GRAND RAPIDS, Mich. (WOOD) — Organizations that help victims of domestic violence are seeing a high demand for services.

In less than a week, West Michigan has seen two lethal cases of domestic violence that have claimed the lives of two women and their children.

A vigil was held Sunday to remember the victims of a shooting in Mecosta County, a mother and her three children. Investigators believe the family’s father is responsible for their deaths.

The community of Wyoming is mourning the loss of a woman and her two children after police were called to a home early Tuesday morning. Police say a man shot and killed his girlfriend and two of her children before turning the gun on himself.

The YWCA in Grand Rapids. (May 31, 2022)

The YWCA says the number of cases have increased in the past few years and demand for victim services remain strong.

Charisse Mitchell, the CEO of the YWCA in Grand Rapids, is heartbroken to see domestic violence claiming so many lives in West Michigan. 

“We had seen an increase in the era of COVID when the pandemic first hit. We were seeing increases of 25 to 35% in domestic violence cases kind of across aboard and that number really hasn’t leveled off,” Mitchell said.

The YWCA provides a variety of resources to victims including a 24-hour crisis line, help with securing housing, childcare, legal assistance, counseling and employment. 

“You don’t have to wait until it’s emergency. We’re here to listen to you to support you to help safety plan for you and your family whenever you’re ready to call,” Mitchell said.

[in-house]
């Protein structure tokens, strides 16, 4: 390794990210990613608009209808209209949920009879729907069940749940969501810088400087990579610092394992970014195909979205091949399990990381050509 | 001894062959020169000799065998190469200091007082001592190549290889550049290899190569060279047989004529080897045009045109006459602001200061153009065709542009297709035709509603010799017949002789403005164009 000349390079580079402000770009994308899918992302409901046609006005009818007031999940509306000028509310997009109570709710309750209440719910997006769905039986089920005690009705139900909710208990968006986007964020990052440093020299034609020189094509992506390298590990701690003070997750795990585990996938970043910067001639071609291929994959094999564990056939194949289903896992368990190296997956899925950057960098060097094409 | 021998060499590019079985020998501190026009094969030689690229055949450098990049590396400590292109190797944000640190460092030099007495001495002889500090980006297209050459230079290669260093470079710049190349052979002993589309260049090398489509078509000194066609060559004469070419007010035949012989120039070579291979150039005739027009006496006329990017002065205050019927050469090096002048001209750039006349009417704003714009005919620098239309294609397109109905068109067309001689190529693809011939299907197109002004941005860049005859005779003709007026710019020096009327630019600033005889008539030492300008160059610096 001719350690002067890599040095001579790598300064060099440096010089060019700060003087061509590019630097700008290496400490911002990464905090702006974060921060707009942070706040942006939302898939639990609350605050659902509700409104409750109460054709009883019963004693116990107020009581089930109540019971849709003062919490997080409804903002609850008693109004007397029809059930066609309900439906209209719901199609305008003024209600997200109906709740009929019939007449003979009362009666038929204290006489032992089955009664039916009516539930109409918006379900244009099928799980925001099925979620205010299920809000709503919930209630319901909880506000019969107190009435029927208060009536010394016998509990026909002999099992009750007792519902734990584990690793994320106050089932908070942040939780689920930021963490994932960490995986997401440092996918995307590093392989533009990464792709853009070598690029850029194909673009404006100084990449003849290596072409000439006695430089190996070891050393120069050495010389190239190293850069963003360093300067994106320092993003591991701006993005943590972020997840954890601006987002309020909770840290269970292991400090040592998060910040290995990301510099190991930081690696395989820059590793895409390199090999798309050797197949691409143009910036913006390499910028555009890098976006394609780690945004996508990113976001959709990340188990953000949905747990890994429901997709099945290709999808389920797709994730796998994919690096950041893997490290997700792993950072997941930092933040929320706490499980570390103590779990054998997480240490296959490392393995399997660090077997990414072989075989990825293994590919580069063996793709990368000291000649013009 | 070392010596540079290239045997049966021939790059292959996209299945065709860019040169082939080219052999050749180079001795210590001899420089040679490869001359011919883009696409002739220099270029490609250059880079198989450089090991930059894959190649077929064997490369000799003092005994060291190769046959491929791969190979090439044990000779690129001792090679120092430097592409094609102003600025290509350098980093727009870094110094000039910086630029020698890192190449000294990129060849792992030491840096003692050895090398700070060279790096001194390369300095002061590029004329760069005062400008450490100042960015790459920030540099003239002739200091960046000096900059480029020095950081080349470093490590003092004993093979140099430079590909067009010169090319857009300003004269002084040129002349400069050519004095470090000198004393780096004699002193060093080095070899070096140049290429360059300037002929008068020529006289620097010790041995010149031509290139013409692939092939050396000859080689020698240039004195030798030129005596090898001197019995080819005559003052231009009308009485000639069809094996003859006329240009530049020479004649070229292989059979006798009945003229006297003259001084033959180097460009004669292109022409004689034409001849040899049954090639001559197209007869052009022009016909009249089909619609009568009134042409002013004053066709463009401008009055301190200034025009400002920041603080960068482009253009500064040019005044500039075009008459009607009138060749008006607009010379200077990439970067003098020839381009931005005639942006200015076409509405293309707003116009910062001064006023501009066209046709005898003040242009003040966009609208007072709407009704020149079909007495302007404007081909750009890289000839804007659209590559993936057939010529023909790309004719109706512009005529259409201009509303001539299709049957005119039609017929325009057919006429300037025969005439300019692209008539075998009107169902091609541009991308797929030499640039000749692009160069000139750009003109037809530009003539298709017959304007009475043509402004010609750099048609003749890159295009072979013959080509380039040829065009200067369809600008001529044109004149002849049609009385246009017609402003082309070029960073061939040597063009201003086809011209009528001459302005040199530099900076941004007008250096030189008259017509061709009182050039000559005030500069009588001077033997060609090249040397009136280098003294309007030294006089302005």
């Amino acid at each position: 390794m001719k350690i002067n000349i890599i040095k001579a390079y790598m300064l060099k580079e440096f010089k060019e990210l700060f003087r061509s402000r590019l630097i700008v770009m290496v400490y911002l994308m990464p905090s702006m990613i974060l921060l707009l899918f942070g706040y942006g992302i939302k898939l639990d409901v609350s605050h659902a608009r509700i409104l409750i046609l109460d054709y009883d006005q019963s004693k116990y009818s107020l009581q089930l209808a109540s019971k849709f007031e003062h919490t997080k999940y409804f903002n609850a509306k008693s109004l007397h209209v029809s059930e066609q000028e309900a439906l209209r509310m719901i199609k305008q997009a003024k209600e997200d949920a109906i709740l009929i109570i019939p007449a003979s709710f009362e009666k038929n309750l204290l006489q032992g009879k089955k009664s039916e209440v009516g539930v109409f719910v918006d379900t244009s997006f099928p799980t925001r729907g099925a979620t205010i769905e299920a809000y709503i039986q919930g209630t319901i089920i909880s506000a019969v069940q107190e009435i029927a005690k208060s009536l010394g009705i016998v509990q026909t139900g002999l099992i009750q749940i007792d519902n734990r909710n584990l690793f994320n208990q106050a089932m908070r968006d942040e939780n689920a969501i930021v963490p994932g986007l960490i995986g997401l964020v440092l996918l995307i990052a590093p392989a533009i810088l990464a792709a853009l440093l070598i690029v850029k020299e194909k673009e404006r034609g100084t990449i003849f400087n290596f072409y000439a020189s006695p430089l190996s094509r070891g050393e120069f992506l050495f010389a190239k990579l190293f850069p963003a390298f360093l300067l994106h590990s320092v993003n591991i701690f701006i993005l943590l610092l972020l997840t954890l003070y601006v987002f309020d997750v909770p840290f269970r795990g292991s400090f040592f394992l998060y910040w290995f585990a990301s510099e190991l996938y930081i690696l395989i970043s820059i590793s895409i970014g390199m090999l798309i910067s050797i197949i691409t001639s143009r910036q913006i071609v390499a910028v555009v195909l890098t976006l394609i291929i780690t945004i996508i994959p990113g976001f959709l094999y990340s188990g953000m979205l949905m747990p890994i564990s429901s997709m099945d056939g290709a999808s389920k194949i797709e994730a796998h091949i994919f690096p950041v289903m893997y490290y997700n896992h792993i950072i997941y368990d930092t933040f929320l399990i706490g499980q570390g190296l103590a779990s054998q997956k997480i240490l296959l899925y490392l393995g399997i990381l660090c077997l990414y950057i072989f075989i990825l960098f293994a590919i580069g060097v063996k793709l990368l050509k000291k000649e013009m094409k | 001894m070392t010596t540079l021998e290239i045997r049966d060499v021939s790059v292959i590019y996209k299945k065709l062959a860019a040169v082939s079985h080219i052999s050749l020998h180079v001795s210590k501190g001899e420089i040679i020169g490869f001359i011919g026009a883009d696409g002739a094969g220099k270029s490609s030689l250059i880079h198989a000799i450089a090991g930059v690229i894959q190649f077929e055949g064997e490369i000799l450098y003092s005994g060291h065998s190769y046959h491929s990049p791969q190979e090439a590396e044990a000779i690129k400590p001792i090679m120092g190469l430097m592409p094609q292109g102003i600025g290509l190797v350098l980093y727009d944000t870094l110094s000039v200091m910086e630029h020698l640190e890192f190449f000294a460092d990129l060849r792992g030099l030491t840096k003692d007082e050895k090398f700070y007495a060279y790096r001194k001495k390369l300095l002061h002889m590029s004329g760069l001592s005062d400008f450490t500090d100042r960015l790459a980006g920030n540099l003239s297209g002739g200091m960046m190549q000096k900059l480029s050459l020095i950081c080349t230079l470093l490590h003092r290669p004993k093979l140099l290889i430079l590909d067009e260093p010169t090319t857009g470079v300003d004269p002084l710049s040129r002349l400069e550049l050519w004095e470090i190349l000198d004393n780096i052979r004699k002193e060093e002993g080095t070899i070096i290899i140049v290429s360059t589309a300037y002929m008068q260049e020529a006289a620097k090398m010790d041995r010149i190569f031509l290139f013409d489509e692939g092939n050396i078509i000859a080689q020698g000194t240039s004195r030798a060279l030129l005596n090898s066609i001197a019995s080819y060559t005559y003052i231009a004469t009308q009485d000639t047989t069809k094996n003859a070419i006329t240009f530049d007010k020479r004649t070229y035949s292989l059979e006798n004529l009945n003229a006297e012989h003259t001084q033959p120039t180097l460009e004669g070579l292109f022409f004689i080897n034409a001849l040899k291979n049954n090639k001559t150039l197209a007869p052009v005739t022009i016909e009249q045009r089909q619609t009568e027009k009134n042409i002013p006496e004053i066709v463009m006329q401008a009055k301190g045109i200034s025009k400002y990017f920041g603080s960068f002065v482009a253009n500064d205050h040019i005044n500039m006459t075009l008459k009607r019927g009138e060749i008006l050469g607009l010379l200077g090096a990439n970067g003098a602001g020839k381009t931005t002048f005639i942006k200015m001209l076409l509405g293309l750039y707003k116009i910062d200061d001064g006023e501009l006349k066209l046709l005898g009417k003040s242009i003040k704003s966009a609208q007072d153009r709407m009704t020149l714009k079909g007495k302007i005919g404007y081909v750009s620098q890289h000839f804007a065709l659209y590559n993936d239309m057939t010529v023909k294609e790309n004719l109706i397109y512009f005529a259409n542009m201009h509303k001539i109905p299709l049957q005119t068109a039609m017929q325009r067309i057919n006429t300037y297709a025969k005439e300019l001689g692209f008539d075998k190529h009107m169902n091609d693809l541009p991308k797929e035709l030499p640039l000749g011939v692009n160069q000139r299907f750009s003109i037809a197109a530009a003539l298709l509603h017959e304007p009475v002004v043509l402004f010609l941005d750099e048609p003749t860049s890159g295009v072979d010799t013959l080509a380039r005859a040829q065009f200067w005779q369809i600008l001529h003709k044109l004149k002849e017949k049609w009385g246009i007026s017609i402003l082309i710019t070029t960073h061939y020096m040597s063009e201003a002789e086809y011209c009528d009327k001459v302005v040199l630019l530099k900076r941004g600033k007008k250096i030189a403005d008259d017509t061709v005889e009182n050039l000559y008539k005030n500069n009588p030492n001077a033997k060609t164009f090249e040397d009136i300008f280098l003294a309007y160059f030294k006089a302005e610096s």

Convincing victims to seek help can often be challenging.

“You may choose to stay or feel like you have no other option. Often domestic violence is about power and control and so for years or months you have been told that you don’t have options that you don’t have choices that no one is going to believe you,” Mitchell said.

Bethany Hall is a nurse practitioner who started Healing Connection, an organization that works with children who have survived domestic abuse.

“It happens in little tiny steps towards danger and so I think that’s the important thing is educating ourselves,” Hall said.  

She says it is a problem that can be easy to ignore if it is not happening to you or your family but it has a lasting impact throughout the community.

“These children will grow up and these children will be our future and they will be our neighbors and our friends and so the impact that this domestic violence trauma has on these children for a lifetime is something that can impact all of us,” Hall said.

For more information on domestic violence resources, visit the YWCA website.

If you or someone you know needs help, call the national domestic violence helpline at 800.799.7233, the Grand Rapids YWCA helpline at 616.454.9922 or the Safe Haven Ministries helpline at 616.452.6664.